It excites me to continue to learn about Ghana and Brazil's history of friendship and cooperation. I have already said that I would love to see more explicit culinary sharing between the two countries, from Ghana's palmnut soup to the Brazil's tapiocas.

Monday, September 08, 2008

Giving Credit for African Cookbooks

I remember a conversation with Barbara Baeta one day when she was talking about how Laurens van der Post came to Ghana and met with her in the 1960s when he was writing his pioneering Foods of the World volume on African Cooking. She was young and flattered, and generously provided him with numerous recipes used in the book--even allowing herself to be photographed serving at a dinner party in Accra (p. 83). However, she has always regretted that she took the small lump sum the publishers offered her, while a more savvy colleague from Ethiopia negotiated a portion of the royalties and made many, many times over what Barbara earned. I wonder how often Africans provide hospitality and recipes and end up with someone else receiving the credit and money. . .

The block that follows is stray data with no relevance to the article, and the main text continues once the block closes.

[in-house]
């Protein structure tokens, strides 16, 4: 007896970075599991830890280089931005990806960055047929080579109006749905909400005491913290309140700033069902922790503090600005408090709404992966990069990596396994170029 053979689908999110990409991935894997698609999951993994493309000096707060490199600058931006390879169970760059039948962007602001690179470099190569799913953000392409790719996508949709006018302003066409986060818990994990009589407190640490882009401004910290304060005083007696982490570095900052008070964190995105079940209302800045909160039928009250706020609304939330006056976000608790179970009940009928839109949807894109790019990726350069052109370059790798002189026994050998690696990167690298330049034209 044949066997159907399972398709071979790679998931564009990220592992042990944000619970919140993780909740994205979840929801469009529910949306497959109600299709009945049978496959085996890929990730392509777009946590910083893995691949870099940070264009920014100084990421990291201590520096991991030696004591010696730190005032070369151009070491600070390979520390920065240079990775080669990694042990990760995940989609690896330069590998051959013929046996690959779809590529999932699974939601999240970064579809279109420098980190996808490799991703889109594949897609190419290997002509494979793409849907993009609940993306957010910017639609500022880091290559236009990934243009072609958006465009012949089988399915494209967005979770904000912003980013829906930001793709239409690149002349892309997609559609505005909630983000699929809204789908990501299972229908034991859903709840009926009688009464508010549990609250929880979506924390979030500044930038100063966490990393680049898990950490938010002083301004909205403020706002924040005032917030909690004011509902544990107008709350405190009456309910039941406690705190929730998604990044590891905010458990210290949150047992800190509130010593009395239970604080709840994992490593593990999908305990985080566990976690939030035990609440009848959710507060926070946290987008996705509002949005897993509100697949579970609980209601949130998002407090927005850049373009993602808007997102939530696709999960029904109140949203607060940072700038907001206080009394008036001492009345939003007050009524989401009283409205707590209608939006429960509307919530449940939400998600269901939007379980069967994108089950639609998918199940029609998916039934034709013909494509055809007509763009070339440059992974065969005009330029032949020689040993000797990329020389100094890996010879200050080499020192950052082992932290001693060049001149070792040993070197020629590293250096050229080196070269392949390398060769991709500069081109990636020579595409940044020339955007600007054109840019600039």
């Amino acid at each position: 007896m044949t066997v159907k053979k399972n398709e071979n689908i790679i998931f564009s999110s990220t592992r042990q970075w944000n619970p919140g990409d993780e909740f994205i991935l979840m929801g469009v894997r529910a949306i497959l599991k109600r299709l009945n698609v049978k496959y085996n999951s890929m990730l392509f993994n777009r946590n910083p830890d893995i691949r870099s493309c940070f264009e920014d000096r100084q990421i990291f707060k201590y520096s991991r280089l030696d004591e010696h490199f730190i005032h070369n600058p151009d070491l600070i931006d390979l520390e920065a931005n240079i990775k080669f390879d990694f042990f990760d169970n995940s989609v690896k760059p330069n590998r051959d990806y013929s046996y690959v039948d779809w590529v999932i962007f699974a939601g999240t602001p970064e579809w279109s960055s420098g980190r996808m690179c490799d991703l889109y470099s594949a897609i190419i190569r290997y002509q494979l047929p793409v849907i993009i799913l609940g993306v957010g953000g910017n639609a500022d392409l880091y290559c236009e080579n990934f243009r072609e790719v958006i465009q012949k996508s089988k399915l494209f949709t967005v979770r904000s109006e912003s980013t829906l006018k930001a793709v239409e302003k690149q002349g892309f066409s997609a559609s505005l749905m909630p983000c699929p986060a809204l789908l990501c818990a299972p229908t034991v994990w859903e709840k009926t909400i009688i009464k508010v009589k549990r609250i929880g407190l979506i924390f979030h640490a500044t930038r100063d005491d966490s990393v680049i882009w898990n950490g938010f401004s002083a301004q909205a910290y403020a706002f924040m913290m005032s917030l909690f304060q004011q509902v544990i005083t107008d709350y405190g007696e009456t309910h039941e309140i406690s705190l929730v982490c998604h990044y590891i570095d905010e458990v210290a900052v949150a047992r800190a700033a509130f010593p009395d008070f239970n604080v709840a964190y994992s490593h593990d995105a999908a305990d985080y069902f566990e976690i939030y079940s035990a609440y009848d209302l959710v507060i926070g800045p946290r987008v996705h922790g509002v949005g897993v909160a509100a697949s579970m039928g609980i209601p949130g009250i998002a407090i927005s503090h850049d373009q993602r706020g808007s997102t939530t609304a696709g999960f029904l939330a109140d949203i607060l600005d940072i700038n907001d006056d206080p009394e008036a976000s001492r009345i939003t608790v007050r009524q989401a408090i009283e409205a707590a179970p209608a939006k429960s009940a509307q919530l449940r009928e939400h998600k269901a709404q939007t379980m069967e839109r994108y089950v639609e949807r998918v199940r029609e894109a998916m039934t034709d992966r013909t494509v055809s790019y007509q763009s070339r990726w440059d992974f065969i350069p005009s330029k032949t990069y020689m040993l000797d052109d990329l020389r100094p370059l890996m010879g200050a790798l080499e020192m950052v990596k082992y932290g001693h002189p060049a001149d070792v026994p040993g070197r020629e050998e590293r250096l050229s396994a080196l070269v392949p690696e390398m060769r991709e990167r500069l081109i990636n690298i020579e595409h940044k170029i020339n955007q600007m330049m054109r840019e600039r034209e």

In a related vein, there's something I've been needing to get off my chest for a long time. In the early 1970s when I first came to Ghana, my future sister-in-law gave me a copy of Ghanaian Favourite Recipes (Recipes that are loved best in Many Ghanaian homes) by Alice Dede. It was first published, as near as I can tell, in June, 1969 by Anowuo Educational Publications in Accra. The cover bears Dede's name, and the inside title page declares that the book was compiled by Alice Dede. In the facing page it states "The Author acknowledges with thanks the help received from officials of various educational Institutions in Ghana."

Now it is possible that Alice Dede did this as a work for hire, all the recipes were contributed by others, and once it was compiled all the rights reverted to the publisher. I really don't know. But having written cookbooks myself, I know that even a "compiler" has to make many, many decisions to create such a book, and engage in recipe testing, etc., and deserves credit for that. I've often wondered who Alice Dede was, and what her background was, and what happened to her. I'd love it if any of you can tell me.